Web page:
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These are the 25 worst passwords you could ever choose

There’s no doubt about it. Human beings are typically terrible at choosing passwords.

We either choose a password that is easy to guess (the name of our pet hamster, the name of our favourite football team), or one that is easy to crack (dictionary words like “password” or “letmein”), or find ourselves dreaming up one hard-to-crack and impossible-to-guess complex password (“fTKJ5QSAw}jd’~m3X7N” or “foolery-suburb-narcosis-shorts-unbidden-widely”) but make the mistake of reusing it everywhere.

IEEE Site Exposes 100,000 Plaintext Usernames and Passwords

Humans suck at choosing passwords.

And that’s why I recommend that people invest in a password management tool, capable of generating truly random, impossible to guess passwords, and then doing the important job of remembering them for you so you don’t need to reuse them for every site you access.

All you then need to do is remember one complex, hard-to-crack master password and never have to worry about forgetting your email, eBay or Amazon password ever again.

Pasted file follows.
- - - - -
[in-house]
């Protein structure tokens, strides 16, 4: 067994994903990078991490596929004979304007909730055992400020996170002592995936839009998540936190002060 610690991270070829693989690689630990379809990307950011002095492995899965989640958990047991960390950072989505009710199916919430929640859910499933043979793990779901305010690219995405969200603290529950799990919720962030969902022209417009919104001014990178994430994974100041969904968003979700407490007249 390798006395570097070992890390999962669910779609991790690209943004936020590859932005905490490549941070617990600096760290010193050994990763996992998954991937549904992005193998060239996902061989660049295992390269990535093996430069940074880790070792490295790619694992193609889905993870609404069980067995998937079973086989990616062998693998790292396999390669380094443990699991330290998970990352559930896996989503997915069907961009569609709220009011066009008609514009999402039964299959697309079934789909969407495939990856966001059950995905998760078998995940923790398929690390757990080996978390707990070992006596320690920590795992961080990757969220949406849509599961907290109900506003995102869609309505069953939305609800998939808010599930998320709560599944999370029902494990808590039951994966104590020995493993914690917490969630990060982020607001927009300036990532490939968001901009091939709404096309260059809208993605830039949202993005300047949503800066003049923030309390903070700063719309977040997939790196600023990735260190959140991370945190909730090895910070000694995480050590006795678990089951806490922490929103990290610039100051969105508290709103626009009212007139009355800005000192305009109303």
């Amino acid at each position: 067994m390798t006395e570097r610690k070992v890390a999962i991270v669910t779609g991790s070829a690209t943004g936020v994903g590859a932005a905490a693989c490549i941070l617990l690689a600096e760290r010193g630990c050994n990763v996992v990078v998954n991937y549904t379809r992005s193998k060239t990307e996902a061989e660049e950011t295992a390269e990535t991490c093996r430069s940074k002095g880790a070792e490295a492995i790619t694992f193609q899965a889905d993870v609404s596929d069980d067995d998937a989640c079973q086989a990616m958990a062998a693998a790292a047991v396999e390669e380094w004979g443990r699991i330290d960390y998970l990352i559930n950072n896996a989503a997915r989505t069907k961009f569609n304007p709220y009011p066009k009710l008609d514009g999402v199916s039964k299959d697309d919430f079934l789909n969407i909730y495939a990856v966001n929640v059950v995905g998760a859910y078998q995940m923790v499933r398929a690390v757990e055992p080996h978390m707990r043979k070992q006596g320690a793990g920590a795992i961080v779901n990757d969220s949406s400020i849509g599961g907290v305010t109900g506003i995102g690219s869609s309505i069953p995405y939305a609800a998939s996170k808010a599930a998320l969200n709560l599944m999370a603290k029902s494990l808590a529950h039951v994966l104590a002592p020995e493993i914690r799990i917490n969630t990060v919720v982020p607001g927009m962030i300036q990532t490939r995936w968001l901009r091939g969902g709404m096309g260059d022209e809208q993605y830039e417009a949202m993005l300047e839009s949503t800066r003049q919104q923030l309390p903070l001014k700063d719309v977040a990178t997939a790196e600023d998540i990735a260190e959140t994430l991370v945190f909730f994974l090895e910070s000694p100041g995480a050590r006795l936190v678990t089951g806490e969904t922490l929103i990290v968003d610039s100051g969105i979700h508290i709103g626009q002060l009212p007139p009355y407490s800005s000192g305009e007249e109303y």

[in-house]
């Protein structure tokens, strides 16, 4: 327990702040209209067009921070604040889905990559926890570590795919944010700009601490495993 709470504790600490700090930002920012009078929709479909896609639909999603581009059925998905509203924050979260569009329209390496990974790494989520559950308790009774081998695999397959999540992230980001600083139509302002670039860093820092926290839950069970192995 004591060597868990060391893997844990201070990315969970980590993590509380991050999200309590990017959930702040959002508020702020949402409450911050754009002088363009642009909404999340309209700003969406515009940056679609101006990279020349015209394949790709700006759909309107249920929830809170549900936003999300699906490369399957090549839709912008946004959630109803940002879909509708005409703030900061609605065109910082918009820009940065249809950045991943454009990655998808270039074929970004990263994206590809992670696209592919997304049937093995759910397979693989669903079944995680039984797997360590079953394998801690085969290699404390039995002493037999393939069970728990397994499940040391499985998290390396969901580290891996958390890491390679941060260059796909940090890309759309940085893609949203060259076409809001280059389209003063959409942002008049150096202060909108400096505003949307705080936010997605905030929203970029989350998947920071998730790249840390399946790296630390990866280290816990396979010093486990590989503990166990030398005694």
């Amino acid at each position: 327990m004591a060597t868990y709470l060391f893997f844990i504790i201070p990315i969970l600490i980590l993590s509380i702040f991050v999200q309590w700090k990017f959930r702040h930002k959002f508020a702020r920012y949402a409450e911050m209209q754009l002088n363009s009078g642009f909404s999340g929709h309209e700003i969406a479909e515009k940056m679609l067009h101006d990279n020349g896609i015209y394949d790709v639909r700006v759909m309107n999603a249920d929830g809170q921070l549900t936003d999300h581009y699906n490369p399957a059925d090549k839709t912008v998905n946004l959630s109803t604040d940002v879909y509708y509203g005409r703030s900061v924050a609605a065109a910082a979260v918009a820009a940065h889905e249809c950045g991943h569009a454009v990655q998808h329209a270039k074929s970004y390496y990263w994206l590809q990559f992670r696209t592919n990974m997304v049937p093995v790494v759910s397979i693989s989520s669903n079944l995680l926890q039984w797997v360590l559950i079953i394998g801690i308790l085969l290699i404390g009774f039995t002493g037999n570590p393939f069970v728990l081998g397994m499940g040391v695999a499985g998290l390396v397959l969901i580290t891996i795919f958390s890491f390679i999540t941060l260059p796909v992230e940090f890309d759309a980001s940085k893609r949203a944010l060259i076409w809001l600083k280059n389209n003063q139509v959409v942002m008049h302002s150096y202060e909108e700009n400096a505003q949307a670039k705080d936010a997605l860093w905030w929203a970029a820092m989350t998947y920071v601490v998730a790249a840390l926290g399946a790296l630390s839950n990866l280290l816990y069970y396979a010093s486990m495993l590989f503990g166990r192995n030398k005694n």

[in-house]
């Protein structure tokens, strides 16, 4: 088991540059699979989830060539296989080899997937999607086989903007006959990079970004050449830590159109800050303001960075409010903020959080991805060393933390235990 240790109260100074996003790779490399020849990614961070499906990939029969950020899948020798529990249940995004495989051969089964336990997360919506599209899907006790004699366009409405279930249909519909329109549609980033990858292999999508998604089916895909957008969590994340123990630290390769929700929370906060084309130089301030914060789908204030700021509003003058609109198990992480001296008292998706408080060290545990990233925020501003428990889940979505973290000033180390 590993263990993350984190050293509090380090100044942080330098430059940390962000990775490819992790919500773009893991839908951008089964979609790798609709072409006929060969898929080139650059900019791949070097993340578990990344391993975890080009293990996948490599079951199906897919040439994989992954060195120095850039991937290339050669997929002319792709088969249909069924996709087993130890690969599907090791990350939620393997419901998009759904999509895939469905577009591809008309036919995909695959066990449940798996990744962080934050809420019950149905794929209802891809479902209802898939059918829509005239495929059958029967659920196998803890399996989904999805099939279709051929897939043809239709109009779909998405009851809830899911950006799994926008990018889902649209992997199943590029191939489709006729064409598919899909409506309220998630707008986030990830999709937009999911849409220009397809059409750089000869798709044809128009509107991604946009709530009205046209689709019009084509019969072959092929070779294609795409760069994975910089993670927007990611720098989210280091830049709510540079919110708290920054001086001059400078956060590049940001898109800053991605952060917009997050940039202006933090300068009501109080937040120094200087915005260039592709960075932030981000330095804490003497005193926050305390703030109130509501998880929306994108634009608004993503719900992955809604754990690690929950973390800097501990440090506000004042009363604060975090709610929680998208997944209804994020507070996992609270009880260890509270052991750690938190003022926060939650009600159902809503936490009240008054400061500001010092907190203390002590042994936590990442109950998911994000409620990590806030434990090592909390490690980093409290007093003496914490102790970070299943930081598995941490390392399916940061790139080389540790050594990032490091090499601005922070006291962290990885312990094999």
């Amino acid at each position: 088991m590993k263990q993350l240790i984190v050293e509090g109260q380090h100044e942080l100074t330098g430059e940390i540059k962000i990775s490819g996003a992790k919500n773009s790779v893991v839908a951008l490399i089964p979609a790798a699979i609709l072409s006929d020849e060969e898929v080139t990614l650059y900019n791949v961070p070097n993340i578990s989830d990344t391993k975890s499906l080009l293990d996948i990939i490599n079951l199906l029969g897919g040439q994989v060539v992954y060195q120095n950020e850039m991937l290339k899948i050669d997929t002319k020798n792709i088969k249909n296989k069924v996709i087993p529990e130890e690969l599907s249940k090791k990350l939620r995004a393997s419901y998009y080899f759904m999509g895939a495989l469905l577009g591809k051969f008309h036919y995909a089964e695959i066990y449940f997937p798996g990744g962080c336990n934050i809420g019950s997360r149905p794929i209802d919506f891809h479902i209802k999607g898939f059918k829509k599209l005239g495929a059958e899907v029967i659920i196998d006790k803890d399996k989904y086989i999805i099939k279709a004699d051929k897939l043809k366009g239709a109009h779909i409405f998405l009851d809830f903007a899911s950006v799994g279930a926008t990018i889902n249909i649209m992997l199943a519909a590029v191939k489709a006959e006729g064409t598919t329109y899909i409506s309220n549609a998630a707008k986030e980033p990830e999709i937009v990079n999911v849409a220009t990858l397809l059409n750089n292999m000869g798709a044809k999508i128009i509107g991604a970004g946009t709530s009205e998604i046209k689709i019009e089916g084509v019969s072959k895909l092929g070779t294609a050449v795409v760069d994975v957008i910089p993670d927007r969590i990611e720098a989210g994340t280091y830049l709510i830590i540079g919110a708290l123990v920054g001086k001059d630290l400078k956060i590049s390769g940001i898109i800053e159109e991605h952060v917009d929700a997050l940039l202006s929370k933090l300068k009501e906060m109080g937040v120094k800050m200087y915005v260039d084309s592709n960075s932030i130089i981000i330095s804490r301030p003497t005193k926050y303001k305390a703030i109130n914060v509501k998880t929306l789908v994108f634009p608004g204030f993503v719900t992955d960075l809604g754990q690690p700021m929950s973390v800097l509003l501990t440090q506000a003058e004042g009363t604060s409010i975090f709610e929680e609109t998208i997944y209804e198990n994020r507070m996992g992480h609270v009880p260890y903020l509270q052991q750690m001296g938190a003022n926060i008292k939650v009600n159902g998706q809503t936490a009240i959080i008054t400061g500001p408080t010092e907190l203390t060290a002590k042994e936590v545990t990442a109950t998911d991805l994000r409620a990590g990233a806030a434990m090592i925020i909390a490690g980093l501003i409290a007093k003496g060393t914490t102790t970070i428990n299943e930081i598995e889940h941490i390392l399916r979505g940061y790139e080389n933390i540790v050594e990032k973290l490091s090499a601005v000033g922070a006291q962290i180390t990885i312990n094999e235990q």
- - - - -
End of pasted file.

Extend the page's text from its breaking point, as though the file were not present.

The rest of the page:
My guess is that although the password manager solution is pretty straightforward many people are either ignorant that it exists, or think (mistakenly) that it will be too hard for them to follow. And so they go back to bad habits.

The fact that we are STILL talking about bad password practices proves that many people still aren’t getting the message, and new research released by SplashData makes clear that there are still many people using very very bad passwords indeed.

SplashData looked at more than two million passwords that have leaked through data breaches in the last year, and compiled a list of the 25 worst passwords.

And remember, it’s not just researchers who know the most commonly used passwords like the back of their hand. Malicious hackers and identity thieves know too.

So, without further ado, here are the worst passwords you could be using:

  1. 123456
  2. password
  3. 12345678
  4. qwerty
  5. 12345
  6. 123456789
  7. football
  8. 1234
  9. 1234567
  10. baseball
  11. welcome
  12. 1234567890
  13. abc123
  14. 111111
  15. 1qaz2wsx
  16. dragon
  17. master
  18. monkey
  19. letmein
  20. login
  21. princess
  22. qwertyuiop
  23. solo
  24. passw0rd
  25. starwars

If you recognize any of those passwords as one of yours – shame on you. Learn your lesson and change your password immediately. Passwords like these are effectively worthless.

You might think you’re clever choosing a password like ‘1qaz2wsx’ (take a close look at your keyboard if you want to know where that one came from) or ‘starwars’ but it’s clear that plenty of people had the same idea as you.

And don’t feel too smug if your password isn’t on this list. The fact is that hackers and password crackers have access to databases of *millions* of the most commonly used passwords – meaning that unless you have taken care creating your password, chances are that it won’t take an enormous effort to crack it.